It’s that time of year again! Congress has proposed its annual spending package. This year, a bill that was introduced at the end of April by Senator Brown of Ohio didn’t get included in the plan. The bill, the SSI Savings Penalty Elimination Act, aims to increase the asset cap for Supplemental Security Income (SSI) applicants. The current asset caps of $2,000 for individuals and $3,000 for married couples haven’t been increased in over 40 years. If the bill were eventually approved, the new asset limits would be $10,000 for an individual and $20,000 for a married couple. In addition, the cap would be adjusted each year for inflation. SSI is a federal benefit given to those who have limited means and also are over age 65 or disabled.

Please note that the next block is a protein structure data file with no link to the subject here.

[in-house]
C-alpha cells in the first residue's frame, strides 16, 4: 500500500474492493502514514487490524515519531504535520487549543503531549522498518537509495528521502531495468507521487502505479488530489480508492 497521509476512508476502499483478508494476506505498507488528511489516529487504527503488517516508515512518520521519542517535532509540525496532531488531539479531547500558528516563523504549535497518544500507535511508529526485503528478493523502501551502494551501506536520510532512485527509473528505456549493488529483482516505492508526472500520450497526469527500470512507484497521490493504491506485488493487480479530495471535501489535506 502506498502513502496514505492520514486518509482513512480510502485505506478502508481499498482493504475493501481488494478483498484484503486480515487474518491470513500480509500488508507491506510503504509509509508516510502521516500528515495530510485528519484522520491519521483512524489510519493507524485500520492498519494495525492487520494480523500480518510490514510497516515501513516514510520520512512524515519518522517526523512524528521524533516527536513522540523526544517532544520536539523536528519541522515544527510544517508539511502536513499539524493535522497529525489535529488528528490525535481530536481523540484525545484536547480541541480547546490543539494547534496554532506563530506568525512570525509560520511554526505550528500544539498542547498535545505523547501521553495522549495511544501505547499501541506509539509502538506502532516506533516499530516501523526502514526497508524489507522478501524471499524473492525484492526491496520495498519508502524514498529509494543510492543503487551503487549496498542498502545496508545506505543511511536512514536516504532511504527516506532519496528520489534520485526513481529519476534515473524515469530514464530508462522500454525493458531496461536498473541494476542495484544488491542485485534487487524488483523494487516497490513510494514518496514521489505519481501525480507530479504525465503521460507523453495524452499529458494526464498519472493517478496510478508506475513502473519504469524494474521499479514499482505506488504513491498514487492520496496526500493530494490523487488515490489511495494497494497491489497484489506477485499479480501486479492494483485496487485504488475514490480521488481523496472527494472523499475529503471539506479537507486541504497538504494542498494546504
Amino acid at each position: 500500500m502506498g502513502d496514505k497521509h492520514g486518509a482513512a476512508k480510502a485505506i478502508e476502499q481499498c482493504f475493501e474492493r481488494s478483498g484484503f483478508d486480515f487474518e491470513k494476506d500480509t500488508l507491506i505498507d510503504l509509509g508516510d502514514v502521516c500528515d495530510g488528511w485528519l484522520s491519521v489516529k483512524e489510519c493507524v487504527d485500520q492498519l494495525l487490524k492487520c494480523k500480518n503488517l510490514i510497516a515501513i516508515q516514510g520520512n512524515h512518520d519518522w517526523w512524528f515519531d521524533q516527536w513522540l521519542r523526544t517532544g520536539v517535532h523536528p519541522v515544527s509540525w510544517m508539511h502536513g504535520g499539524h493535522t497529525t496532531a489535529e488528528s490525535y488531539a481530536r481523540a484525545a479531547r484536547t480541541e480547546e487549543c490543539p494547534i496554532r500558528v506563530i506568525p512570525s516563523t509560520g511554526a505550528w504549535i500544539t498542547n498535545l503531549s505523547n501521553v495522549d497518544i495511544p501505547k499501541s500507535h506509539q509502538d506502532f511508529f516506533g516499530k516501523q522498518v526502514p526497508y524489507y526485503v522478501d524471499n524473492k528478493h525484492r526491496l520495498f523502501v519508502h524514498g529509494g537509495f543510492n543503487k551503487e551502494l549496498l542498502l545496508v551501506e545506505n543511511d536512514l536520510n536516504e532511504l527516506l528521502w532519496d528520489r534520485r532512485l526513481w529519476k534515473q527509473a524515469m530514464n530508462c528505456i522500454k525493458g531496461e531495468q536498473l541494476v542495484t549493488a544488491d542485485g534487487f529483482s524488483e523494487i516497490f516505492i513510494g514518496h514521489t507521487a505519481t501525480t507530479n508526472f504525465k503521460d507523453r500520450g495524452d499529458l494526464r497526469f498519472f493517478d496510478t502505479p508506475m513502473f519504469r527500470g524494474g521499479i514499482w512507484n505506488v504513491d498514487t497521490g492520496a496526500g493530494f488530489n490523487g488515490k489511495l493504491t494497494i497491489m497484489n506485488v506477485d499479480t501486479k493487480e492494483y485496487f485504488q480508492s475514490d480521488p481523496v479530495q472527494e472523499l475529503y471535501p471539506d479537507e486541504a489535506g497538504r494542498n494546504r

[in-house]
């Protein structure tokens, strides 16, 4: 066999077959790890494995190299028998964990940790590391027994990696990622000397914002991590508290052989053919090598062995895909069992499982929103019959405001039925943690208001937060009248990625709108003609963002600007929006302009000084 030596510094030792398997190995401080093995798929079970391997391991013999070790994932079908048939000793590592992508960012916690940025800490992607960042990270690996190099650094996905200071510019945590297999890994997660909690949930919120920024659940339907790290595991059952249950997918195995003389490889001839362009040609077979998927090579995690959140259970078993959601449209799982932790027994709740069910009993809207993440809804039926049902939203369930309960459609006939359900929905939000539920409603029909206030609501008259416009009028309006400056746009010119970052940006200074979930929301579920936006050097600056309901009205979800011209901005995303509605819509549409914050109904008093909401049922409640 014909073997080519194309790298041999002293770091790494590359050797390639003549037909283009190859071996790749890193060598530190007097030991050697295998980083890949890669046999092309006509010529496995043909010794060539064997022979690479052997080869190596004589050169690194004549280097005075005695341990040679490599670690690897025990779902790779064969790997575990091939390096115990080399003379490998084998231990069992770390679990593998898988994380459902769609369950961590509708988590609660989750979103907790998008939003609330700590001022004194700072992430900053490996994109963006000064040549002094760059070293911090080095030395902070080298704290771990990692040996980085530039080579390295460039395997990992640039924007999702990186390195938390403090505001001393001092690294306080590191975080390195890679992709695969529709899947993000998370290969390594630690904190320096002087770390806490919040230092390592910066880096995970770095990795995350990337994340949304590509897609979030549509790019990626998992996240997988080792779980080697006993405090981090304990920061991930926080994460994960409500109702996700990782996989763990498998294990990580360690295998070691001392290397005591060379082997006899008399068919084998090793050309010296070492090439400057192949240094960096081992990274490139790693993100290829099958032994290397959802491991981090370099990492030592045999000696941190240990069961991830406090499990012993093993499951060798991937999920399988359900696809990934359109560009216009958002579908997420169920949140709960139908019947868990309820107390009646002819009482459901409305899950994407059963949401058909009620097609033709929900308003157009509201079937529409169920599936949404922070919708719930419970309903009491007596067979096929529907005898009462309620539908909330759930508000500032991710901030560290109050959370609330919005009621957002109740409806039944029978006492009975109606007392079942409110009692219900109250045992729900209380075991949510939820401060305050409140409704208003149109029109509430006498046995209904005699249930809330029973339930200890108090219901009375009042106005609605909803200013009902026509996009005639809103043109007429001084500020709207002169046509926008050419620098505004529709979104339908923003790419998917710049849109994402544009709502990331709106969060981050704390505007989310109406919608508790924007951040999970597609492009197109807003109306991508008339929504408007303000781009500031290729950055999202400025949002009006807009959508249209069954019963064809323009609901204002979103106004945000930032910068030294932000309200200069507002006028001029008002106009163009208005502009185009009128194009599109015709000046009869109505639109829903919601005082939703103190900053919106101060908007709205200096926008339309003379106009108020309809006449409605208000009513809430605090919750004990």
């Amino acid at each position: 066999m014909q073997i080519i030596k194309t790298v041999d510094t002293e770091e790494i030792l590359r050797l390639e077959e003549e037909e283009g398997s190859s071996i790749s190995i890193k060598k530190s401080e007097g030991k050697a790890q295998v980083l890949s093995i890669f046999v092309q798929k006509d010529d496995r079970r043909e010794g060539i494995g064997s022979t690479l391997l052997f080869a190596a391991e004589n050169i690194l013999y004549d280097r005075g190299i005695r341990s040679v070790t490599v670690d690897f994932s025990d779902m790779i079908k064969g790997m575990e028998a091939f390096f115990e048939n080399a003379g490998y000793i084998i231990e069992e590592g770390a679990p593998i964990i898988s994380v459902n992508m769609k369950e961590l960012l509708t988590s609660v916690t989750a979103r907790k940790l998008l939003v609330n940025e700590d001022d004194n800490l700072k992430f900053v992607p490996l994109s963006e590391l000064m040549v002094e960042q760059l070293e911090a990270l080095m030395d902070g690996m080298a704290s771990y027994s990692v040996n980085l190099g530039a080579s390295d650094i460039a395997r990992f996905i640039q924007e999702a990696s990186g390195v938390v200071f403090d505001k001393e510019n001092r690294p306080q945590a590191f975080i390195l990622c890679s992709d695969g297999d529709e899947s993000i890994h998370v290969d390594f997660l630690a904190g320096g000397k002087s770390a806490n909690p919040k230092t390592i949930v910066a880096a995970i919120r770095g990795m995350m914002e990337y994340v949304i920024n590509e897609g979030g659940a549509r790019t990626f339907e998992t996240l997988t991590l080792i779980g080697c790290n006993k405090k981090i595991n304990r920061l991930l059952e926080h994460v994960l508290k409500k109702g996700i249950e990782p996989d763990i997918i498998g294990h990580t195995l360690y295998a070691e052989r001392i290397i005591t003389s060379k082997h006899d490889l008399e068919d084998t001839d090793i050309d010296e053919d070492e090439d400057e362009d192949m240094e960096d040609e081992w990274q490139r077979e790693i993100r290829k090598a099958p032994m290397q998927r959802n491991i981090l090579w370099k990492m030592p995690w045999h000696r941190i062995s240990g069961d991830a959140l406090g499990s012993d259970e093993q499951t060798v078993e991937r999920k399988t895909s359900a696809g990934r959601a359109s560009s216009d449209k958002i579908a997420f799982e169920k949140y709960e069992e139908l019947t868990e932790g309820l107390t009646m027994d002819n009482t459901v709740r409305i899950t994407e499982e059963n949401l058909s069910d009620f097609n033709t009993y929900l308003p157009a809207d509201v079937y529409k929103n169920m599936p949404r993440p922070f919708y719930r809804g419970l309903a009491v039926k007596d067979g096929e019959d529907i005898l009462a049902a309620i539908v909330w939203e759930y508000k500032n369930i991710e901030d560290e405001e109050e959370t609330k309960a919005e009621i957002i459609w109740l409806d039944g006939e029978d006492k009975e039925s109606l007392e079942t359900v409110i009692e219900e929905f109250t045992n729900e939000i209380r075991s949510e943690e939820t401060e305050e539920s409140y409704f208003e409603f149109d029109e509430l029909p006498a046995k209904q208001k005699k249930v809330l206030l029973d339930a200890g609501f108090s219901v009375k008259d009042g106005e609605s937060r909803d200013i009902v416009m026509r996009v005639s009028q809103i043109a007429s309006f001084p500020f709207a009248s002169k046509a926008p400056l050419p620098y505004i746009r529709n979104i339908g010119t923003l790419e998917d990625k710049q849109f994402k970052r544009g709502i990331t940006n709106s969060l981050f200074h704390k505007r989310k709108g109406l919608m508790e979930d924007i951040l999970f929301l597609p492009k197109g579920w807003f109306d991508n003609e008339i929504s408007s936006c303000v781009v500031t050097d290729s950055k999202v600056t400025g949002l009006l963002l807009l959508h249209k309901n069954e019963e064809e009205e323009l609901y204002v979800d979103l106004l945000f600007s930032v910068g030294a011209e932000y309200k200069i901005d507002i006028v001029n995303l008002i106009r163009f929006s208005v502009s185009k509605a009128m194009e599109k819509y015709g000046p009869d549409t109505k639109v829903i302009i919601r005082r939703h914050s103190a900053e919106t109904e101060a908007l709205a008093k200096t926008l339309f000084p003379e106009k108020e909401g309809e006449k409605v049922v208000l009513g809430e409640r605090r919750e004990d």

Disability advocates hope the SSI Savings Penalty Elimination Act will receive attention in the coming year. With the low asset caps and the costs of goods skyrocketing, SSI applicants seemingly aren’t allowed much cushion to fall back on in case of emergency. And with the monthly SSI stipend so low ($914 per month in 2023 for an individual), many SSI recipients are constantly on the verge of extreme poverty, and even homelessness.
We recently hosted a 30-minute webinar to review elder law cases from the last three months to help you understand how different jurisdictions are handling the legal issues surrounding Medicaid, VA pension benefits, and special needs planning. Watch the recording now!